Recently a buddy and I were fishing at the sandbar by my house. We both caught keeper black drum, and that got me thinking about cooking one of them. Although we released both fish, I knew where to go to catch another one for this recipe.
I decided to blacken my drum. Usually I use a store-bought blackening seasoning and it works just fine. But then I remembered that we have a piece of art at the house hanging in our kitchen. It’s called blackened fish and it has the recipe for blackening seasoning. I decided to follow it and then share it with all of you.
As a chef, I don’t have time to make everything from scratch. Blackening seasoning is one of those things that I usually don’t make. As I was looking over the ingredients, I realized that probably most home kitchens have all the ingredients to make it already, except for dried lemon zest.
Dried lemon zest can be purchased at a local market, or you could do what I did and use a zester to make your own dried lemon zest. Just zest the lemon onto a plate and let it sit on your counter for a couple of hours and when you return to look at it, you will find that the zest has dried and its ready to be blended with and the other herbs and spices that go into blackening seasoning.
So where did blackening seasoning come from? I think it came from Haiti and was brought to America by the Creoles that migrated to the Mississippi basin. It found popularity in New Orleans and became a must-have in the restaurants of New Orleans — the most well-known being K-Paul’s Kitchen, opened by the late Chef Paul Prudhomme and is still operating to this day.
It’s a small spot — so small, in fact, that they do community seating. If there are two people sitting at a table with four chairs, they will sit two more people at that table even if they don’t know each other. I guess that might seem strange, but they just don’t care. The guests don’t seem to mind either, because the place is always packed and has been there for a very long time.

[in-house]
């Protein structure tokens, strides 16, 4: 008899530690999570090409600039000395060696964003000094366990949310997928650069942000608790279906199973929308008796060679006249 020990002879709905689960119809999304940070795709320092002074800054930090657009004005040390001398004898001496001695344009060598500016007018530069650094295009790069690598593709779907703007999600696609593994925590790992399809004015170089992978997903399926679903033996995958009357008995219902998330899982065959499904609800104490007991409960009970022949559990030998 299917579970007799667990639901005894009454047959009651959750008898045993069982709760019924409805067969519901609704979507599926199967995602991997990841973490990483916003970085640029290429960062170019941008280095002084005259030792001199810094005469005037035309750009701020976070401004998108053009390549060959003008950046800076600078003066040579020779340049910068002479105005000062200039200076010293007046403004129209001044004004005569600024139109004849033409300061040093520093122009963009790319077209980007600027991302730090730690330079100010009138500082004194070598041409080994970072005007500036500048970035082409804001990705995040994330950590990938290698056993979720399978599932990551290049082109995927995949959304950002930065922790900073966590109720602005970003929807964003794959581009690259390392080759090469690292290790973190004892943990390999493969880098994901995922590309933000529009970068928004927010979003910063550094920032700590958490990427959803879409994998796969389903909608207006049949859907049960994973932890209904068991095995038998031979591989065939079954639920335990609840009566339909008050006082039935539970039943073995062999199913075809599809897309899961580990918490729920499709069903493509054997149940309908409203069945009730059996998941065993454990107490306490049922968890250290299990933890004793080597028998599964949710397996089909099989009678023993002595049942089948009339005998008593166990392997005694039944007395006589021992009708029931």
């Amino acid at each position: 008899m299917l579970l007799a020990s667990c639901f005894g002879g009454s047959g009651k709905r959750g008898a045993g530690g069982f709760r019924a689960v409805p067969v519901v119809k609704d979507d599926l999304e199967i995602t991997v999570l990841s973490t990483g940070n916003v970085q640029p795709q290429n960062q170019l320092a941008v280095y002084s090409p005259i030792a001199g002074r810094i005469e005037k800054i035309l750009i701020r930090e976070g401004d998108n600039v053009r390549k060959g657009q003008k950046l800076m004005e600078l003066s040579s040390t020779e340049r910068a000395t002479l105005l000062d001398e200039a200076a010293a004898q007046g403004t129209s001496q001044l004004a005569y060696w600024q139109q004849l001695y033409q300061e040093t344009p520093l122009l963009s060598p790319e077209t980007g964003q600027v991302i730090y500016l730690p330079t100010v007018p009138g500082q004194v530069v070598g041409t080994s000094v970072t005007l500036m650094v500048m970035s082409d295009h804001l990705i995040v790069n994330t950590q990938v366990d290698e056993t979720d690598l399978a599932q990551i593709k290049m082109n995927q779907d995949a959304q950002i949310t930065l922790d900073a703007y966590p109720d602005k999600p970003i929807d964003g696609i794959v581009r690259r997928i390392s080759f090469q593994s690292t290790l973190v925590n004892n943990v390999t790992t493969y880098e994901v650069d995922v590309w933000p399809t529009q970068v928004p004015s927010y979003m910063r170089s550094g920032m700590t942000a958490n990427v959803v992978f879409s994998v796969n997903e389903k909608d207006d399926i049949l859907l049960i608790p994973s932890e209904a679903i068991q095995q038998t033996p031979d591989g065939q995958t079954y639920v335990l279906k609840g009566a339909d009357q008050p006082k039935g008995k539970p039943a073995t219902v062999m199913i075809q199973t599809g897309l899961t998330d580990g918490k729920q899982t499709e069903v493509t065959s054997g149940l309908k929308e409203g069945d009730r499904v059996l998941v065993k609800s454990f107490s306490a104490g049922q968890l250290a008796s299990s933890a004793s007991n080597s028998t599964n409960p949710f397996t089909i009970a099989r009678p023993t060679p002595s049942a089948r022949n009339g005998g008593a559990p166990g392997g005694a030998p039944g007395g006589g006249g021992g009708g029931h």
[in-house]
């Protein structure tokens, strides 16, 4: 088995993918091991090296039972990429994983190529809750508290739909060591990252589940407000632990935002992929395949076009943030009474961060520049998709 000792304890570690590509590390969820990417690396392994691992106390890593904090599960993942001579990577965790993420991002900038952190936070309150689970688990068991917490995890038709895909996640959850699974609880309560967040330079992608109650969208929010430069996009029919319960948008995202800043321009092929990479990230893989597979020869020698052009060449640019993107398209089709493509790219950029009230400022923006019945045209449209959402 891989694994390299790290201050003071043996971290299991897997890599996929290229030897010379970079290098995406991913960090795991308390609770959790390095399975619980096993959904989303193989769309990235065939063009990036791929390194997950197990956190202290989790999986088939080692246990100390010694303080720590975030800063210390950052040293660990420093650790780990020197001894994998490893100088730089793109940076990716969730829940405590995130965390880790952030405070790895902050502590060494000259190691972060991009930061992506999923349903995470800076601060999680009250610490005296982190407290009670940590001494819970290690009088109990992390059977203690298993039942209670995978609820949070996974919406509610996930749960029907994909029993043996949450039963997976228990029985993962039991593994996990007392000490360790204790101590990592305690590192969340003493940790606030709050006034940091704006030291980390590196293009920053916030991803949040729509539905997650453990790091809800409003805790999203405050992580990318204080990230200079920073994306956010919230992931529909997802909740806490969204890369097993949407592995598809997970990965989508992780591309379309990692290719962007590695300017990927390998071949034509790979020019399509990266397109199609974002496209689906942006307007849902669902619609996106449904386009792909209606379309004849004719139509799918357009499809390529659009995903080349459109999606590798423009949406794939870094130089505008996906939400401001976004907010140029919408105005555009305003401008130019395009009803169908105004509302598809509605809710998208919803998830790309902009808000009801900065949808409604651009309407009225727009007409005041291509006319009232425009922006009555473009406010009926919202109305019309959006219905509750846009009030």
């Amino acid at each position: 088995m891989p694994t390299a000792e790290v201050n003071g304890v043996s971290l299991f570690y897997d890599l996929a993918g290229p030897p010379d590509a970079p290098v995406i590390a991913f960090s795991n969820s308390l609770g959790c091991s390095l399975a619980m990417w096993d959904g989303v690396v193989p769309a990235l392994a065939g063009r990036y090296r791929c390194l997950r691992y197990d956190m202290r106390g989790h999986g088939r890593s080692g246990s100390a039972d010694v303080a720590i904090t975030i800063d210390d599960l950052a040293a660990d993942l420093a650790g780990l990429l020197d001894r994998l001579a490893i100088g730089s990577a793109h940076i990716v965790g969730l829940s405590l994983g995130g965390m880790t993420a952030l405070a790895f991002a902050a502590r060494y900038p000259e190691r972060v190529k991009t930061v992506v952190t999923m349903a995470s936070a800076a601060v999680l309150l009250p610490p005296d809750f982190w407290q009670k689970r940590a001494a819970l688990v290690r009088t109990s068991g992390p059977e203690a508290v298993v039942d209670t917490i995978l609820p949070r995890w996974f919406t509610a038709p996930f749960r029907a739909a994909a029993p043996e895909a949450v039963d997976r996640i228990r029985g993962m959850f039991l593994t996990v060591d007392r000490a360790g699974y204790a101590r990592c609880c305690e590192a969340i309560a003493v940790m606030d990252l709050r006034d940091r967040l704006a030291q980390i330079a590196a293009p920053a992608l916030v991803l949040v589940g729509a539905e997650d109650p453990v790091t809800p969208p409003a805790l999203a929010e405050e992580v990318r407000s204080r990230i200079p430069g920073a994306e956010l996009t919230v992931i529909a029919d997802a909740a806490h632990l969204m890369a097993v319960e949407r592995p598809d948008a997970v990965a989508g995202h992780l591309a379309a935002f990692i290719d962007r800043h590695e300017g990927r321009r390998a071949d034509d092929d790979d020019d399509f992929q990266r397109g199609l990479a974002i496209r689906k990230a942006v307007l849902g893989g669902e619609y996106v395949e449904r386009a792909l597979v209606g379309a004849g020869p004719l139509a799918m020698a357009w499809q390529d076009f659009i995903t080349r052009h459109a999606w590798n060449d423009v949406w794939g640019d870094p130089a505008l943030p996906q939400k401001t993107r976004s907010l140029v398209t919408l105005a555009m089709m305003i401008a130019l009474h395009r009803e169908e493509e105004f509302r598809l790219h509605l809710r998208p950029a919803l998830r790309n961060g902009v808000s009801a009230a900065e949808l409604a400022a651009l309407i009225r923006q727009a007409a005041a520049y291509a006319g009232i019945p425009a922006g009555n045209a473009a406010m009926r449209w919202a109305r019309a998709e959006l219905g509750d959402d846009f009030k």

Looking at it from the eyes of a business owner, I think a restaurant must make money any way it can during a limited window of time, so if there’s a chair empty, put someone in it. You might also look at it as a way to make new friends.
When you read the ingredients of the blackening seasoning, you may notice that there isn’t much in it that is black. That’s because it isn’t the seasoning that turns black — it’s the milk fats from the melted butter that the fish is dipped in before it gets coated with the seasoning. If you order blackened fish and it’s a darker red color when it comes to the table, you know it was cooked with oil and not butter.
Blackened fish is wonderful all by itself, but I made a tartar sauce to go with mine. I used the same recipe I did with whole sheepshead (http://bit.ly/2UDmXKe) except I added a dash of hot sauce. Man, that’s good!
Chef Tim Spain is a Florida native and has years of experience cooking professionally, both in restaurants and in private settings. He offers private catering and personal culinary classes. For more information, visit ChefTimSpain.com or call 406-580-1994.
Blackened Black Drum
1 tsp cayenne pepper
1/2 tsp white pepper
3/4 tsp black pepper
1 tsp onion powder
1 tsp garlic powder
1-1/2 tsp salt
1/2 tsp dried basil
1/2 tsp dried thyme
1/2 tsp dried oregano
1/2 tsp crushed fennel seed
1/2 tsp lemon zest
1 tbsp sweet paprika
4 black drum fillets (6 oz each)
2 sticks of melted butter
Mix all the dry ingredients to make the blackening seasoning. If the fillets have skin or darker meat, remove them. Towel dry the fillets and dip them in melted butter, then dredge them in your homemade blackening seasoning. Heat a cast iron skillet to medium high heat. Pour some of the leftover melted butter into the skillet. Carefully place fillets in the hot skillet and cook for 2 minutes on each side. Serves 4.
— Recipe by Chef Tim Spain, ChefTimSpain.com